3. First, I would say “ensuring”, and it is not really a durable action, but after it is my interpretation.

So it would be an explicit expectation from a role, that needs role x to meet sales targets ? After it is up to you if you consider that it would moves us backwards. But if the objection pass the test, I would just integrate it, and focusing on the tension, the concrete case to propose something that will continue to solve the tension of the Proposer and of the Objector.

Sorry if there is some mistakes,

Hope that help,

Have a nice day,

Karilen Mays

Dien, I wish you could come to one of our practitioner trainings. We cover a lot that you can't get from the constitution, including tricky objections which are often due to the fact that objections are a new distinction that we aren't used to.

For a resource allocation objection, you likely need to take a time out to explain the rules; even then if the person still wants to object, the facilitator has no authority to judge the objection or stop the objection.

Like Louis suggested, if coaching doesn't achieve the desired effect then you may end up integrating the objection, worse case scenario...

In fact re all of your questions, we practice in the practitioner training. Just failing to move the tension forward in some other way, or in any way is not actually an objection; there has to be an argument for harm. (My thought: who are we to know if the proposal won't do anything unless the proposer says this?)

If you just follow the process you could catch the majority of invalid objections, and even if you do not, usually the worst case is solving two tensions at once. 

For tricky integration situations, we cover those rules in our coach training...

Hope that helps!


Gerald Mitterer

Hey Dien,

just a quick additional comment on your first question:

1. Objections with resource allocation as arguments, such as not enough time, or not enough people.  Which test question will rule them out as invalid ? And how ?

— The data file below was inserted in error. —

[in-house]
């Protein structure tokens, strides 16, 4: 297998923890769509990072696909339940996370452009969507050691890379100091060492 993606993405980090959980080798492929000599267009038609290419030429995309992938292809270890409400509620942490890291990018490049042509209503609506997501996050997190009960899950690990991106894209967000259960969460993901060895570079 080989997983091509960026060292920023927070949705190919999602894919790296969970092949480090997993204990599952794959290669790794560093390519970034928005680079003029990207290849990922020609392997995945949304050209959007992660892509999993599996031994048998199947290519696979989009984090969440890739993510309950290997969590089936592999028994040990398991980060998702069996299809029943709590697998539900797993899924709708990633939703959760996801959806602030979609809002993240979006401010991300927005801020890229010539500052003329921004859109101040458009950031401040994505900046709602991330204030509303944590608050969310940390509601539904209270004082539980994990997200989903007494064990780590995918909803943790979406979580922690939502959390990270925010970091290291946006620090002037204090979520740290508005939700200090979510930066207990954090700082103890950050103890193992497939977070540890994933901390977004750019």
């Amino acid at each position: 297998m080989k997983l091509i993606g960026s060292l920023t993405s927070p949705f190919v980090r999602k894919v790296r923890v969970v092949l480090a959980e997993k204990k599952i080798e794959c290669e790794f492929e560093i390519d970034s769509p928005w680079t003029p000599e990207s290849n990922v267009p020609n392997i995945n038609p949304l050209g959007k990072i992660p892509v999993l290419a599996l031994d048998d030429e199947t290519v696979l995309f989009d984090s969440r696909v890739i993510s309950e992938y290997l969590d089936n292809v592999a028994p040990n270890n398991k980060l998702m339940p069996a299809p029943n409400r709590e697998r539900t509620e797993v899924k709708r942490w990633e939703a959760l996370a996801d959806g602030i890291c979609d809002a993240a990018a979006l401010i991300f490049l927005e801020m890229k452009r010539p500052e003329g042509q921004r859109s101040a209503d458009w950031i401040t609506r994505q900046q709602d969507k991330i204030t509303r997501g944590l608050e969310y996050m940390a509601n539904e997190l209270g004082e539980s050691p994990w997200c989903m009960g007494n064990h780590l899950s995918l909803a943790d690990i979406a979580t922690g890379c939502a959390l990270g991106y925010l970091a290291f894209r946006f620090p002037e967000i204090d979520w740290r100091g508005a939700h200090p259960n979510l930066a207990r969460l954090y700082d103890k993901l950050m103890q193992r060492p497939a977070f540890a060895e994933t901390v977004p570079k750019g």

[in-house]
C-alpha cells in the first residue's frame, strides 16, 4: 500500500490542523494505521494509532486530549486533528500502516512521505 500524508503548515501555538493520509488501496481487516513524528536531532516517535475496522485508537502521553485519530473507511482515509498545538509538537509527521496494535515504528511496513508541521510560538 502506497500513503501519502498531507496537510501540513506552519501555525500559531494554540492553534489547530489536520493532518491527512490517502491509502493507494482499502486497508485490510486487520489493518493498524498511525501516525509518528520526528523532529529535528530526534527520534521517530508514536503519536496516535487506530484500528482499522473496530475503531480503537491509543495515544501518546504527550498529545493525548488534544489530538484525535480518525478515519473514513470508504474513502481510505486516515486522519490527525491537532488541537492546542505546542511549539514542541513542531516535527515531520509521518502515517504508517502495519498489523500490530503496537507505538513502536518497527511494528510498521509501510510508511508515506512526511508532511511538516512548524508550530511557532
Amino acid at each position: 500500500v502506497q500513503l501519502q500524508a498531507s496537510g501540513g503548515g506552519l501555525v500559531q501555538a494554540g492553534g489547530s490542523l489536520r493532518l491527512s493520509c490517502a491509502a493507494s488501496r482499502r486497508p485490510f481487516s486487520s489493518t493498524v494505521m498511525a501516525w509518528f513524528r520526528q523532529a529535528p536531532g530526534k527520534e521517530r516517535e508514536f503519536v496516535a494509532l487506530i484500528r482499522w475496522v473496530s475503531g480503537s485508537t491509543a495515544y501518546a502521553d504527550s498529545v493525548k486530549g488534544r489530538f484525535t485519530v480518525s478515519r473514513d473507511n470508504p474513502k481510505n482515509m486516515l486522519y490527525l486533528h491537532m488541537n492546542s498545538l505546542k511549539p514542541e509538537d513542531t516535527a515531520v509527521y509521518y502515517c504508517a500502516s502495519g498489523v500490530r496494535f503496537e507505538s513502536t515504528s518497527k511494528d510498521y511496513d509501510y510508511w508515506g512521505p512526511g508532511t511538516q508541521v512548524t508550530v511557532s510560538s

I found it really helpful to add the following coaching: Why are resources not an issue in Governance? If we allowed resource objections (that could include scarcity of resources, lack of competence to energize that role etc.) we would immediately start to build the organization around people and not around the work that's needed to best express the organizational purpose. With Governance we are trying to figure out what would ideally be needed. If we don't have the people to fill these roles, well that's our reality and it probably creates another tension. At least we have more transparency on what is needed and have the opportunity to process it...


- Gerald

Stephen Michel

Hi Dien,

I believe you can rule out all three as "not valid Governance output" (criteria e in 3.2.4, below):

"(e) Processing or adopting the Proposal breaks the rules defined in this Constitution, or prompts the Circle or its members to act outside of the authority granted under this Constitution. For example, Next-Actions, Projects, and specific operational decisions are typically not valid Governance outputs per the terms of Section 3.1, so anyone involved could raise an Objection that a Proposal to enact these outputs would violate the rules of the Constitution."

I think this video, particularly the part at 54:05 (you might need more context. If so, context *ends* at 44:15, I didn't find where it starts) should help